Fall a great time for gear at Aspen Lakes

20161015_105136.jpg Significant discounts offered for gear and apparel

Fall in love with golf and play the game long enough and your garage will eventually look like the inside of the golf shop at Aspen Lakes. For golfers, that eternal optimism is motivator enough to find the club that will help you hit the ball just a bit further, or at least the shirt that will at least help you look a bit cooler.

When to buy all that great stuff is another matter. The best time of year to load up on golf apparel and equipment is subjective.

  • Is it in spring when all the latest and greatest merchandise first hits the shelves? Certainly there is a lot to be said for getting in early.
  • Is it summer, when the golf season is in full swing? True, there is nothing quite like taking that brand new club out for a spin for the first time.

It all depends on what you are looking for in the end. But unequivocally, the best time to find a great deal from Aspen Lakes is now.

To shop for a favorite golfer, the close of the peak golf season often marks the beginning of some of the best deals of the year for both golf gear and equipment. That is certainly the case here at Aspen Lakes.

Aspen Lakes has discounted all of its apparel 20 percent, including golf shoes and logo polo shirts. That includes gear by many of the biggest names in golf, such as Nike and Adidas. More than that, golf equipment is marked down to at least 25 percent, and sometimes even more.

This is all in addition to Aspen Lakes’ clearance rack, which offers even steeper discounts for items such as logo shirts and shorts.

“There is no doubt that if you are a bargain shopper, now is an excellent time to buy,” said Rob Malone, director of golf at Aspen Lakes. “Whether shopping for a Christmas gift or just to stock up for the 2017 golf season, our fall clearance sale typically offers some of the best deals of the year.”

Speaking of the Christmas season, Aspen Lakes will soon offer a discount on golf, too. Beginning after Thanksgiving, Aspen Lakes will again offer its $55 gift card good for one round played anytime of the year ($68 with cart), including during the peak golf season.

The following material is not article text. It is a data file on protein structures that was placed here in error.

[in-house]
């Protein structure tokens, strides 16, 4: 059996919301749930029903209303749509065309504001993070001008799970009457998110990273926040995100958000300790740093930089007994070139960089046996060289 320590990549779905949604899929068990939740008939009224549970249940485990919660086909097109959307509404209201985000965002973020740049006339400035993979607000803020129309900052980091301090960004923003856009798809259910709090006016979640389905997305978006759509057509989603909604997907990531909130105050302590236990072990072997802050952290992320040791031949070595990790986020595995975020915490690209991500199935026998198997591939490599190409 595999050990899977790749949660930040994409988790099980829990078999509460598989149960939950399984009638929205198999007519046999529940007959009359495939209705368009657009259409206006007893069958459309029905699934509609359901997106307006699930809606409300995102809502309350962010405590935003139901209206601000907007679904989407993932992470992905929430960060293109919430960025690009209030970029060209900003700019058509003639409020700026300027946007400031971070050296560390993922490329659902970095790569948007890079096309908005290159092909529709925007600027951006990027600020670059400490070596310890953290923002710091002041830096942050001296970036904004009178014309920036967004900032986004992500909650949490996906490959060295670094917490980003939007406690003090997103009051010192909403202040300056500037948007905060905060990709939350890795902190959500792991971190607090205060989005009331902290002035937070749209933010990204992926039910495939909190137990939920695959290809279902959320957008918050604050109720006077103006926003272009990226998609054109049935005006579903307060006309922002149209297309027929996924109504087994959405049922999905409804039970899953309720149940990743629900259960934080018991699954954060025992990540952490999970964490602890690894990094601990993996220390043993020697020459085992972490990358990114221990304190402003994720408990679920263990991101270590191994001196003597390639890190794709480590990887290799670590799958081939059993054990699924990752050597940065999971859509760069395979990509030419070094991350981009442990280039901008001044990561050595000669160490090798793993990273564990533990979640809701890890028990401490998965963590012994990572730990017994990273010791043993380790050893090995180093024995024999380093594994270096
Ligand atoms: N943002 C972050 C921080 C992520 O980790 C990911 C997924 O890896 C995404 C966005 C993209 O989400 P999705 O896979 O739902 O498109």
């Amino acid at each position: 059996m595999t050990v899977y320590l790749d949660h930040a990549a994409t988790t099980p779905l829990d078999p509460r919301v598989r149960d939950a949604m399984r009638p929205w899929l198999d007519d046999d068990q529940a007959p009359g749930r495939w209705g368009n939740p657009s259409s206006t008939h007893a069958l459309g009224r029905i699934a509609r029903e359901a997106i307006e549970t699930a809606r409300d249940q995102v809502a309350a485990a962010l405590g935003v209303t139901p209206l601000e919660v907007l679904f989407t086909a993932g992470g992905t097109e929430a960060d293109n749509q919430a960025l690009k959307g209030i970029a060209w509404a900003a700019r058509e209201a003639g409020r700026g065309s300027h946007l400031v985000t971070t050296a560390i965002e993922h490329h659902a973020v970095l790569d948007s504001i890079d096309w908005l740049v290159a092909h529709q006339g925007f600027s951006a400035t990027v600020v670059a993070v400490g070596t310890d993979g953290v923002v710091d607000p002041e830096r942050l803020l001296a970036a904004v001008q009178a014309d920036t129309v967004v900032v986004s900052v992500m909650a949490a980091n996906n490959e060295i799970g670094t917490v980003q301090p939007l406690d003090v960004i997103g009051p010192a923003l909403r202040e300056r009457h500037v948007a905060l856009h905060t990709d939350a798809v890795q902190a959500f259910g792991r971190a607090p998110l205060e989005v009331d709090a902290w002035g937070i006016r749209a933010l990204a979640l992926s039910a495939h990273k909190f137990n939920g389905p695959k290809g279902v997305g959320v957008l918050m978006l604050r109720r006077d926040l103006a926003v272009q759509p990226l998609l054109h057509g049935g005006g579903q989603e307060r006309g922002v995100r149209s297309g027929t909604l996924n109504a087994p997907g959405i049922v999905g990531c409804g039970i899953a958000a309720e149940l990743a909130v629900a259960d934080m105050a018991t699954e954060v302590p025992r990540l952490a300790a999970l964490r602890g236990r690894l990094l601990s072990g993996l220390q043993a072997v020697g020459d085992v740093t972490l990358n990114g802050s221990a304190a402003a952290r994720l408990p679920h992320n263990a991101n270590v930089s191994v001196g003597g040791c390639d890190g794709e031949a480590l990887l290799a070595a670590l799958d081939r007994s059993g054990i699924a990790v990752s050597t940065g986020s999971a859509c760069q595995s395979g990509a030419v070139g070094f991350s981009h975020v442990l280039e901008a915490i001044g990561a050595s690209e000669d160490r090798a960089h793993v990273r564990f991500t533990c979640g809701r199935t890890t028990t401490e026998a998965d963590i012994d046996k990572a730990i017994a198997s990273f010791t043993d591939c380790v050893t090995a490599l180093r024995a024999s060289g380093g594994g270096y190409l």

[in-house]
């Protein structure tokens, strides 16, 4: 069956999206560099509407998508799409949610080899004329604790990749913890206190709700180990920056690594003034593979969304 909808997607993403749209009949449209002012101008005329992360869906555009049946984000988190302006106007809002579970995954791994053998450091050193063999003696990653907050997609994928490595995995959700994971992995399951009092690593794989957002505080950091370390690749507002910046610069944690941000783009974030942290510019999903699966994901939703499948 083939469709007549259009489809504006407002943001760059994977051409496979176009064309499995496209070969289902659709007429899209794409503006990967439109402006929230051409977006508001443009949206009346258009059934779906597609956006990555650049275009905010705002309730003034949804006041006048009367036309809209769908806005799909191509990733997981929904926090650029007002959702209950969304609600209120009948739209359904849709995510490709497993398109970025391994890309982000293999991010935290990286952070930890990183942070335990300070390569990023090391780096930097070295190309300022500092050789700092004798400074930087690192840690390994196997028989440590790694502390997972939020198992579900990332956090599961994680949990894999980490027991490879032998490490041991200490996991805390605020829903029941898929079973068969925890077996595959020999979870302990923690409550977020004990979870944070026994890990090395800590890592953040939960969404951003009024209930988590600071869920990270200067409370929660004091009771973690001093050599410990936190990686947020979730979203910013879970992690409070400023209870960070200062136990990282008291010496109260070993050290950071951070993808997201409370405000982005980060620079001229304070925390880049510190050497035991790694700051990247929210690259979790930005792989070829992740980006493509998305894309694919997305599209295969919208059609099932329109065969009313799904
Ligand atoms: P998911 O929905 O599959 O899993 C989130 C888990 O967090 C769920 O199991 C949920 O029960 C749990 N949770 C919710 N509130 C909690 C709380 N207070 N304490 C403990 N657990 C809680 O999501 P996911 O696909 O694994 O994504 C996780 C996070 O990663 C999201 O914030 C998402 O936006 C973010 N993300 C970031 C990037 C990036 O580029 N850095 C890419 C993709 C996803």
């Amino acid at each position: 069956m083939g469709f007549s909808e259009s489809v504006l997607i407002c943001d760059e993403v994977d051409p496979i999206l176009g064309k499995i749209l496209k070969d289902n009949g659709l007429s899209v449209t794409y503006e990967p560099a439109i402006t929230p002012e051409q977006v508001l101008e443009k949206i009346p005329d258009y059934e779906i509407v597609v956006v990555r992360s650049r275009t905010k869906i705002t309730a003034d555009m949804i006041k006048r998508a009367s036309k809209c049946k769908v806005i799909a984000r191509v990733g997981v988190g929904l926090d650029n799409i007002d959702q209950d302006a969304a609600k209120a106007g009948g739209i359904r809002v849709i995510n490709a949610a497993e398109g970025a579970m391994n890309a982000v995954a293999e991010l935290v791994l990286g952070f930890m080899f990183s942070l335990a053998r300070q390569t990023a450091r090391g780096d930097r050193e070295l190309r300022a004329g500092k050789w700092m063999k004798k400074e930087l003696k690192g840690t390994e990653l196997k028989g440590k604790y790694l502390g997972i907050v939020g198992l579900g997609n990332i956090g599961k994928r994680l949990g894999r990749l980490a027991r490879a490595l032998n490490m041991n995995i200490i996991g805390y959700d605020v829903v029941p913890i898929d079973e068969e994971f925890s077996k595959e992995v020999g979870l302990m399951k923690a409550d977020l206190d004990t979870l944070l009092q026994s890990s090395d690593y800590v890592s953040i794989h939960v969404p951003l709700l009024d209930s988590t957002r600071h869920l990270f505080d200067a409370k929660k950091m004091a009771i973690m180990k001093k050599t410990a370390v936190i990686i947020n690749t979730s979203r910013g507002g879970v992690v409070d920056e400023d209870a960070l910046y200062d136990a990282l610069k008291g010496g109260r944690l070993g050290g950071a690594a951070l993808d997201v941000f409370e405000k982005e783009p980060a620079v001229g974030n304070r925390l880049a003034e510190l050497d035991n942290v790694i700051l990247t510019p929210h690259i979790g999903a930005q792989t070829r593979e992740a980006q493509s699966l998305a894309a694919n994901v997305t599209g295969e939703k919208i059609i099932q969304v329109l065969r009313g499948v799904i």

In 2016, the peak summer rate at Aspen Lakes, a favorite among golfers in the state of Oregon, was $78.

“The annual gift card sale has really become a tradition onto itself,” Malone said. “It does make sense for gift-givers. The card locks in a low price for golf played literally any time of the year, and every golfer appreciates the gift of golf itself.”

The pro shop is open daily for much of November. After that it will be open Thursday through Sunday.

For more information: call 541-549-GOLF or visit www.aspenlakes.com.

 

Perfect storm of fantastic golf on the horizon at Aspen Lakes

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Already in excellent condition, fall rates are now on the horizon

Within each Aspen Lakes golf season comes a sweet spot. A time when peak golf conditions, smaller crowds, fantastically mild weather, and budget-friendly fall rates come together to create a perfect storm of great golf.

By the fall, Aspen Lakes’ peak conditions have been around for months. But now the summer tourist season is a memory. And sunny, pleasant weather is the norm. Beginning on Wednesday, Oct. 12, fall rates kick in, too, creating a narrow window that lasts until the weather turns.